GSK Cuts Six Respiratory Assets as It Continues to Focus on Oncology Treatments

GlaxoSmithKline logo on outside of tall building

Willy Barton /

GlaxoSmithKline has been in the midst of a significant reshaping to focus on pharmaceuticals, particularly a renewed interest in oncology treatments. As a result, the company has made some cuts to its pipeline, including six quietly announced this morning in the company’s year-end report.

In a slide-show of graphics used during a conference call with analysts and media members, the company revealed it had terminated eight programs, mostly in its respiratory line. In the small section marked “terminated,” GSK said it shed two treatments for chronic obstructive pulmonary disease, GSK1325756 (danirixin) and GSK2269557 (nemiralisib). It also cut GSK2245035, a TLR7 agonist used for treating asthma and the TRPV4 antagonist GSK2798745, under development for acute respiratory distress syndrome and cough. Additionally, the company cut the combination treatment of GSK2398852 + GSK2315698 (anti-SAP) in transthyretin cardiomyopathy (ATTR-CM) and GSK3008348, an aVb6 antagonist for the treatment of idiopathic pulmonary fibrosis.

Click to search for life sciences jobs

The respiratory asset cuts are not much of a surprise, as the company has increasingly focused its resources on oncology treatments. In October, Alex Hoos, head of oncology at GSK, indicated that the company was shifting away from its respiratory base due to increased competition and loss of patent exclusivity. In an interview with S&P Global Market Intelligence, Hoos said the company could narrow its drug development focus to aim at products that will generate growth. The Hoos announcement followed the long-term plan for R&D unveiled over the summer by GSK Chief Science Officer and head of R&D, Hal Barron. The company said it will focus on the development of medicines that target mechanisms of action with strong human genetic validations. Those targets have a higher probability of success, which means a shift to a genetics-driven portfolio, the company said.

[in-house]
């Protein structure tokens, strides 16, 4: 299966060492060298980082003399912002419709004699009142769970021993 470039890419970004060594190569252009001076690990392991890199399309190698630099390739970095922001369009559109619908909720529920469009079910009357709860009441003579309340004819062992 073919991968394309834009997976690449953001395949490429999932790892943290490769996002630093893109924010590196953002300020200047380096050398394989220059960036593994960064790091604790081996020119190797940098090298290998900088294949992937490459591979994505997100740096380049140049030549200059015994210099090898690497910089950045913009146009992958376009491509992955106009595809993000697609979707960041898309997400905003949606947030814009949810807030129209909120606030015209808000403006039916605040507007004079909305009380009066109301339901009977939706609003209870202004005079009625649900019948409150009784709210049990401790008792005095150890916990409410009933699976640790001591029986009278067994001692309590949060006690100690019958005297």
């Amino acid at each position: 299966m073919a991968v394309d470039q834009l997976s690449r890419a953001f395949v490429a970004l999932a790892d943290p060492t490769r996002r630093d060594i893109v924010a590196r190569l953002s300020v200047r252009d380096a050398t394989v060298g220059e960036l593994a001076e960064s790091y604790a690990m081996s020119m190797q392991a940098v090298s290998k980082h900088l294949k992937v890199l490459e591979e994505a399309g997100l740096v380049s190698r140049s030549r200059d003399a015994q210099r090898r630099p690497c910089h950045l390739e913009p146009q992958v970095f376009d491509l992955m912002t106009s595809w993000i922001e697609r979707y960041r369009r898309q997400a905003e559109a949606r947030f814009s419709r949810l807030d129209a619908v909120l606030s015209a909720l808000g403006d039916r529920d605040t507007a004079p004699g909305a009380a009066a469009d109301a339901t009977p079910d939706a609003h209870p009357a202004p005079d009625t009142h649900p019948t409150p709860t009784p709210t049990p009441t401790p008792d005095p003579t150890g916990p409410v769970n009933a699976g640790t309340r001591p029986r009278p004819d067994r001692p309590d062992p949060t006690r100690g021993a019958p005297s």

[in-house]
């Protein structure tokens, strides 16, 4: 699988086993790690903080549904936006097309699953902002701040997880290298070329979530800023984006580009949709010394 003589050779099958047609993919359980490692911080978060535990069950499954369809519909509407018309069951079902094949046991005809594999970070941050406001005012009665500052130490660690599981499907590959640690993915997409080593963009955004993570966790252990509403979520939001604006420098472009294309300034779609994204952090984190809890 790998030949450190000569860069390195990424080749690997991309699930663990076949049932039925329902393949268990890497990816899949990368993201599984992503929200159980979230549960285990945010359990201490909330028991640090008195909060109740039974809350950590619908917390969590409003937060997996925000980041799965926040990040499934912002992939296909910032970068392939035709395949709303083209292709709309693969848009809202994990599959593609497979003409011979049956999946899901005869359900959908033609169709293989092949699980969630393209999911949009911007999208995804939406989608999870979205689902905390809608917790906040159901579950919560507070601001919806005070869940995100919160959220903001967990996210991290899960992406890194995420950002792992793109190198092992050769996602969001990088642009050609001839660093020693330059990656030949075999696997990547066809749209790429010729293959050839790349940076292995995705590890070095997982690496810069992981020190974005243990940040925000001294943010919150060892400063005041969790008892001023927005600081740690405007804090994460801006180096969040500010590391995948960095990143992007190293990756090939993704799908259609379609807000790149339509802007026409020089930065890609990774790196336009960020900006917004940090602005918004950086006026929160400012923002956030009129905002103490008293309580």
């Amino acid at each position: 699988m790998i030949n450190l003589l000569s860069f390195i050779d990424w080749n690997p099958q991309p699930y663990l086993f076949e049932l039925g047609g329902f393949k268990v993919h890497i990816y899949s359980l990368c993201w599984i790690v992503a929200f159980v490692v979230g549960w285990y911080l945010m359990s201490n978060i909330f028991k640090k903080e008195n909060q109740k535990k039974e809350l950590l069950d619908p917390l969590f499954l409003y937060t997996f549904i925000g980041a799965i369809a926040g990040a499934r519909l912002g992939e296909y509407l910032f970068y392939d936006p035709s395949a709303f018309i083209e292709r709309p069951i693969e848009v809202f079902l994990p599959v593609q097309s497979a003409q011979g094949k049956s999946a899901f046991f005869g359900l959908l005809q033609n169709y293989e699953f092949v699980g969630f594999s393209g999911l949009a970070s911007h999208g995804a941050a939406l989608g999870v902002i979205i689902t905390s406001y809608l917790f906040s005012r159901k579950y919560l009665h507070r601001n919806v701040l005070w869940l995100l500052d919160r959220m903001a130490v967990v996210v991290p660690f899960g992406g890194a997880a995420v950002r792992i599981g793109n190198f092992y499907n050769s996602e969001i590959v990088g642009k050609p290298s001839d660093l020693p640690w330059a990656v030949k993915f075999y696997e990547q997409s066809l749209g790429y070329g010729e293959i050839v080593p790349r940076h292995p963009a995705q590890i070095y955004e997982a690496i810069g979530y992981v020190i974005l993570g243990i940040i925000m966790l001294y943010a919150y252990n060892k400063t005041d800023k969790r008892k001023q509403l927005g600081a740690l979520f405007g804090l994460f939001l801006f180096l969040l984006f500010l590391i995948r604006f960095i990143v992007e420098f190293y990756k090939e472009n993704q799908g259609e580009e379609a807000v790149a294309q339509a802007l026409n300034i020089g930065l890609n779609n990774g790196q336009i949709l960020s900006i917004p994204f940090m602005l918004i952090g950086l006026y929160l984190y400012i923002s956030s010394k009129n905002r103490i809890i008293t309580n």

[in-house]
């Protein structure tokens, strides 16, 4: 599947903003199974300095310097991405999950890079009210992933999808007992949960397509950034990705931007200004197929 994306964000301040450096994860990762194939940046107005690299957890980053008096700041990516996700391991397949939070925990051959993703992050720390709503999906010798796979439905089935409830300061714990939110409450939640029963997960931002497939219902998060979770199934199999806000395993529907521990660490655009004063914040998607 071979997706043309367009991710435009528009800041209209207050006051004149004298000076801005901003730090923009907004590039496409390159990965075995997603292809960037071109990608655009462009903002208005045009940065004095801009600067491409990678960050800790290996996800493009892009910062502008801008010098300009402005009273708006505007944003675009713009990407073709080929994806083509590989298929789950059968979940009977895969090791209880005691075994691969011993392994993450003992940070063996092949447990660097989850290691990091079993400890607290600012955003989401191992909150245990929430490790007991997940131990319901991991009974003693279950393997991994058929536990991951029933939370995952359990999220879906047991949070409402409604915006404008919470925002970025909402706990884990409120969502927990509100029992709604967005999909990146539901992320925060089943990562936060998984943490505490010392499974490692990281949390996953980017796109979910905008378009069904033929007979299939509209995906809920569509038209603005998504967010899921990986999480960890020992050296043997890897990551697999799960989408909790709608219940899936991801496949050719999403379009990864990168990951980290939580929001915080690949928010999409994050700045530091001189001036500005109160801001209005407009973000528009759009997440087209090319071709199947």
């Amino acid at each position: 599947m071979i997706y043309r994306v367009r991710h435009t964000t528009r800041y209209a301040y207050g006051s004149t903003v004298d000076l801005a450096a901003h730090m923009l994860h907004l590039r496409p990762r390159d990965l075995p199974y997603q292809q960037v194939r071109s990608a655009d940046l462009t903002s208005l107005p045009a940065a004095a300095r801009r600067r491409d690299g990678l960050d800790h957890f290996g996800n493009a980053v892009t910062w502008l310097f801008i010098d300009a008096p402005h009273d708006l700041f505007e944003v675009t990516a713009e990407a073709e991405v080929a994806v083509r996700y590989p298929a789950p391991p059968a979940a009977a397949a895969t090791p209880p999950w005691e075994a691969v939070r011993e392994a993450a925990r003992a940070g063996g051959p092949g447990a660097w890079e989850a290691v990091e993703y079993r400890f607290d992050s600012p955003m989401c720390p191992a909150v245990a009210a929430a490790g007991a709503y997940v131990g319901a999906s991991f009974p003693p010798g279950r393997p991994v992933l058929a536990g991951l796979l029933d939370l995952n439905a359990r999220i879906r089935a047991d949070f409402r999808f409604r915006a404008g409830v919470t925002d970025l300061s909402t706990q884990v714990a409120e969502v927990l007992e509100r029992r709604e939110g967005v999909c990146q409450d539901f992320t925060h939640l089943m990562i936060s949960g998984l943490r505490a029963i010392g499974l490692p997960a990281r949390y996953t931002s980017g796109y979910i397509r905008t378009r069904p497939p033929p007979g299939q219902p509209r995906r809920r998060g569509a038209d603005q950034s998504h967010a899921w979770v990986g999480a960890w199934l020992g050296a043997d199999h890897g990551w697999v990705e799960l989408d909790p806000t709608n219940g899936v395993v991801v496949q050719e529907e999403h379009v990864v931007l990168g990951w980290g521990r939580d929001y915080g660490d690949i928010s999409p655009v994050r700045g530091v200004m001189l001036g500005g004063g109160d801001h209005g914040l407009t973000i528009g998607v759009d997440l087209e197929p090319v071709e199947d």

Since taking over the helm of GSK, Chief Executive Officer Emma Walmsley has been driving the company toward its new focus and has reshaped her executive leadership and made several significant deals to support the plan. Among the deals made by GSK, was the December 2018 decision to put down $5.1 billion to acquire Tesaro and its PARP inhibitor, Zejula, which is used as maintenance treatment for ovarian cancer. Barron has touted the belief in PARP inhibitors that “that have been underappreciated in terms of the impact they can have on cancer patients.” More recently, GSK struck a deal with Merck KGaA, Darmstadt, Germany to collaborate on the development and potential commercialization of M7824, an immunotherapy for difficult to treat cancers. M7824 is an investigational bifunctional fusion protein immunotherapy that has the potential to be a treatment for difficult-to-treat cancers including non-small cell lung and biliary tract cancers. Barron said the alliance with Merck KGaA is an “opportunity to further accelerate our oncology strategy.”

In its announcement today, GSK noted that in its oncology pipeline, it has 16 oncology assets in clinical development with a potential for three launches by 2020. In July of 2018, the company only had eight oncology assets in clinical development. The doubling of the number of assets over the past eight months demonstrated the company’s discipline in building its oncology program. Over the course of the next year, the U.K.-based company said it will strengthen its oncology pipeline as it anticipates several key data readouts this year, including one with Zejula as first-line maintenance therapy in ovarian cancer. GSK is also anticipating a respiratory readout this year, its CAPTAIN study of Trelegy, which it expects will support regulatory submission.

Back to news